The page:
vera list center for art and politics announces 2022-2024 jane lombard prize for art and social justice

Aboriginal artist collective proppaNOW honored with $25,000 prize for outstanding achievements in art and politics

L-R: Tony Albert, Jennifer Herd, Gordon Hookey, Megan Cope, Richard Bell, Vernon Ah Kee. Photo: Rhett Hammerton

New York, October 24, 2022 - The Vera List Center for Art and Politics is honored to announce the recipient of the 2022–2024 Jane Lombard Prize for Art and Social Justice is Australian Aboriginal arts collective proppaNOW for the significance and impact of their collective activities since 2003.

The four finalists for the Prize are also honored and appointed as 2022–2024 Jane Lombard Fellows. They are Colectivo Cherani for Cherán Cultural Center; Khalil Rabah for The Palestinian Museum of Natural History and Humankind; KUNCI Study Forum & Collective for School of Improper Education (SoIE); and The Africa Cluster of the Another Roadmap School (ARAC).

The selection of proppaNOW was made unanimously by a jury chaired by Simone Leigh, and comprising Carin Kuoni, Cuauhtémoc Medina, Wanda Nanibush, and Rasha Salti. In their jury citation they comment:

“We are honored to bestow the 2022–2024 Jane Lombard Prize for Art and Social Justice on proppaNOW, the First Nations artist collective from Brisbane, Australia. Founded in 2003 to combat the invisibility of urban Aboriginal contemporary art that addresses the issues of our time, it has broken with expectations of what is proper (‘proppa’) in Aboriginal art; created a new sovereign space for First Nations artists internationally outside colonial stereotypes, desires for authenticity, and capitalist capitulations; and opened new political imaginaries.

Confronting the ongoing presence of settler colonialism, proppaNOW’s work demonstrates the synergy of the struggles for artistic representation and social change. The artists remain grounded in community, family, and the love grown of the grassroots. With their center in Brisbane, individual and collaborative artworks, and interventions in public space, they forge ways to share and transfer knowledge to emerging generations. As their work weaves between communal assembly and individual creativity, they offer politically generative practices that can serve as models for political empowerment throughout the world.”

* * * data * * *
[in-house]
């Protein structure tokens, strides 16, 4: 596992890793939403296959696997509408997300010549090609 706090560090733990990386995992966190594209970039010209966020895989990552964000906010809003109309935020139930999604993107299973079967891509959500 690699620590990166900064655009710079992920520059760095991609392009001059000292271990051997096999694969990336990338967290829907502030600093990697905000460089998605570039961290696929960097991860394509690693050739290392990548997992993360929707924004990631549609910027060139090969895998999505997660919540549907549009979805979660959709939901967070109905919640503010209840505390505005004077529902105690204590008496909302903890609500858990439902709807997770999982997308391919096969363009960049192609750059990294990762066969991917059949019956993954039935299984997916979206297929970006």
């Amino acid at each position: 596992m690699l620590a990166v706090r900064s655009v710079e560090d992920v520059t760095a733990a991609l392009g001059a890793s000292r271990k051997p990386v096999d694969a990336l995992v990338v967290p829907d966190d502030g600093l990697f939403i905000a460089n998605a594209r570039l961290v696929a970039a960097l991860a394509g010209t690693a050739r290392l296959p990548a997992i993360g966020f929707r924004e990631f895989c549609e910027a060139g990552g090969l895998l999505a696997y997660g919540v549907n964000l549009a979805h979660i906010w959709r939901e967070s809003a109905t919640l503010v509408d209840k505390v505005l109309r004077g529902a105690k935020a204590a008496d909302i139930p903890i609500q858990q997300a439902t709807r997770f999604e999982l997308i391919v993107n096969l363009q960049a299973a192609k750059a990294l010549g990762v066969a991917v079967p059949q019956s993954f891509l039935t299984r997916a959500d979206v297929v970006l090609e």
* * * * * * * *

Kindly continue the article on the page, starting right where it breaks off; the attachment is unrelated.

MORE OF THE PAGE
International in scope, the Jane Lombard Prize for Art and Social Justice honors outstanding achievements in art and politics, and recognizes an experienced artist or group of artists for a project that engages political themes and advances social justice in profound and visionary ways. The Jane Lombard Prize is awarded on the basis of a project’s long-term impact, boldness, and artistic excellence, and considered in relation to the Vera List Center’s two-year research theme. For this prize cycle, the 2022–2024 Biennial Focus is Correction*.

“We are thrilled to honor proppaNOW for work that has changed the paradigms for how we see, learn of, teach, and support Indigenous art throughout the world” said Carin Kuoni, Senior Director and Chief Curator of Vera List Center for Art and Politics. “As the Vera List Center turns 30 and reflects on the multiple needs for correction–including reparations or course correction–it will be enormously helpful and influential for the New School students and faculty as well as our publics to have proppaNOW’s exemplary work exhibited in New York next fall.”

The Prize carries a cash award of US$25,000 and a limited edition artwork commissioned from Yoko Ono. Additionally, emphasis is placed on the prize as a catalyst for a series of in-depth activities over two years that spawn new scholarship and strengthen teaching and learning opportunities on the role of the arts in advancing social justice. Through an exhibition of the prize-winning project in October 2023, the concurrent Vera List Center Forum 2023, an online and print publication, and other means for dissemination, the Vera List Center aims to foster an ongoing public conversation that engages audiences in New York City, nationally and around the world.